To those designers who thought this was good craftsmanship, you guys must watch too much trading spaces. It’s a start for DIY furniture, but I hope that you don’t work in the furniture industry, cause there’s no way that would be considered acceptable quality in a professional shop.
thanks analogue i will look into that. learning 3d seems to be the next best step while i temp around. i’m going to visit schools on monday and talk to some people, see what is available or if they know any good places to learn. i dont know about onlilne, i like to learn in person.
guest - thanks for the advice, it’s actually a small model. about a foot and a half long, i had to cut all the pieces with a hand saw - a 10$ home depot hand saw. i know it’s sloppy, but i just didn’t have the tools to do any better, it was done with a hand saw, drill, sandpaper and a dremel. Yep its my first stain too, i didnt even wipe it down. you’ve got a good eye. i learned as i went. i should really find a way to build it full scale and with good quality. but the design is so big… i dont know where i’d put it. my dog sleeps in this one
I had a feeling it was a model. It just didn’t feel ful-scale, and the bedding wasn’t real enough.
Believe it or not, Art Center offers (or once did) night classes in NYC. I don’t know about prices, since their fulltime tuition is through the roof. If you can swing it, do it.
Also, to keep sketching outside of your classes, you could just make yourself sketch all the time. This might seem silly, but some museums are open to people sketching their work, and they have certain times when it’s welcome.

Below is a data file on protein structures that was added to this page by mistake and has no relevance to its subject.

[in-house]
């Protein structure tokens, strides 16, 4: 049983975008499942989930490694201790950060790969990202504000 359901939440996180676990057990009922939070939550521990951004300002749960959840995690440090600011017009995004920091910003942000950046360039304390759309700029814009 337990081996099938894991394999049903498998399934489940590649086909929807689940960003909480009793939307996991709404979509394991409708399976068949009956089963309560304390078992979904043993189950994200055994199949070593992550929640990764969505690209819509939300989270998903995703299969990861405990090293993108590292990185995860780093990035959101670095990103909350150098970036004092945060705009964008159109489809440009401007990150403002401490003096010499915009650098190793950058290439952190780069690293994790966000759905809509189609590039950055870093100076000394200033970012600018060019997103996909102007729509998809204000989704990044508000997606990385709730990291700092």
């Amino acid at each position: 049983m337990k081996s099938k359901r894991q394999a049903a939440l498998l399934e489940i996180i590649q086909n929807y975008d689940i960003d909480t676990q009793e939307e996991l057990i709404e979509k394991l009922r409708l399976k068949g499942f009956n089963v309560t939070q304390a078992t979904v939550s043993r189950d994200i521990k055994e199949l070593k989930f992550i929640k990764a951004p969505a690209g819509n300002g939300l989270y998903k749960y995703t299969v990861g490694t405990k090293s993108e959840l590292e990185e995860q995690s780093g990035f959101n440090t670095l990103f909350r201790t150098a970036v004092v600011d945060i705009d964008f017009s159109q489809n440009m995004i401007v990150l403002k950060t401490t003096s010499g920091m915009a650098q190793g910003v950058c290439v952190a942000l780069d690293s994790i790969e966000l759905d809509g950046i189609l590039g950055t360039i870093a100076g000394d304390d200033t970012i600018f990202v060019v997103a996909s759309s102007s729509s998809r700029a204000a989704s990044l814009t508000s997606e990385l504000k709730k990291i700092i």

Remember that anyone you meet now becomes part of your network. So, instructors and students, but also any professionals you might talk to for whatever reason. Make sure to stay on good terms and in touch with all these people.
One more possible avenue for employment: a product or furniture store, the more high-end and artsy the better. It would give you an opportunity to spend a lot of time with these objects and to interact with them to see how and why they were made. You’d also learn their histories. I’m suggesting high-end partly because “regular Joes” tend not to have first-hand exposure to that kind of work.
the illusion was ‘ok’ at least i think. the bedding i made out of a pillow case and the pillows i hand-sewed from plain white cloth and stuffed with a few rolled up paper towels.
248- you are right, i checked into art center at night in NYC and found it pretty easily. seems to offer mostly introductory courses and some intermediate courses. mostly studios.
here is the tuiotion: Studio course tuition is $340 per credit unit, with the exception of select foundation studio courses denoted as “transferable”. “Transferable” studio courses are $390 per credit unit and offer the potential to transfer to Art Centerâ€™s full-time degree program. The cost of workshops and nonstudio courses varies
thats about half of the normal tuition isn’t it? now i’ll have to compare that to the others. thanks again,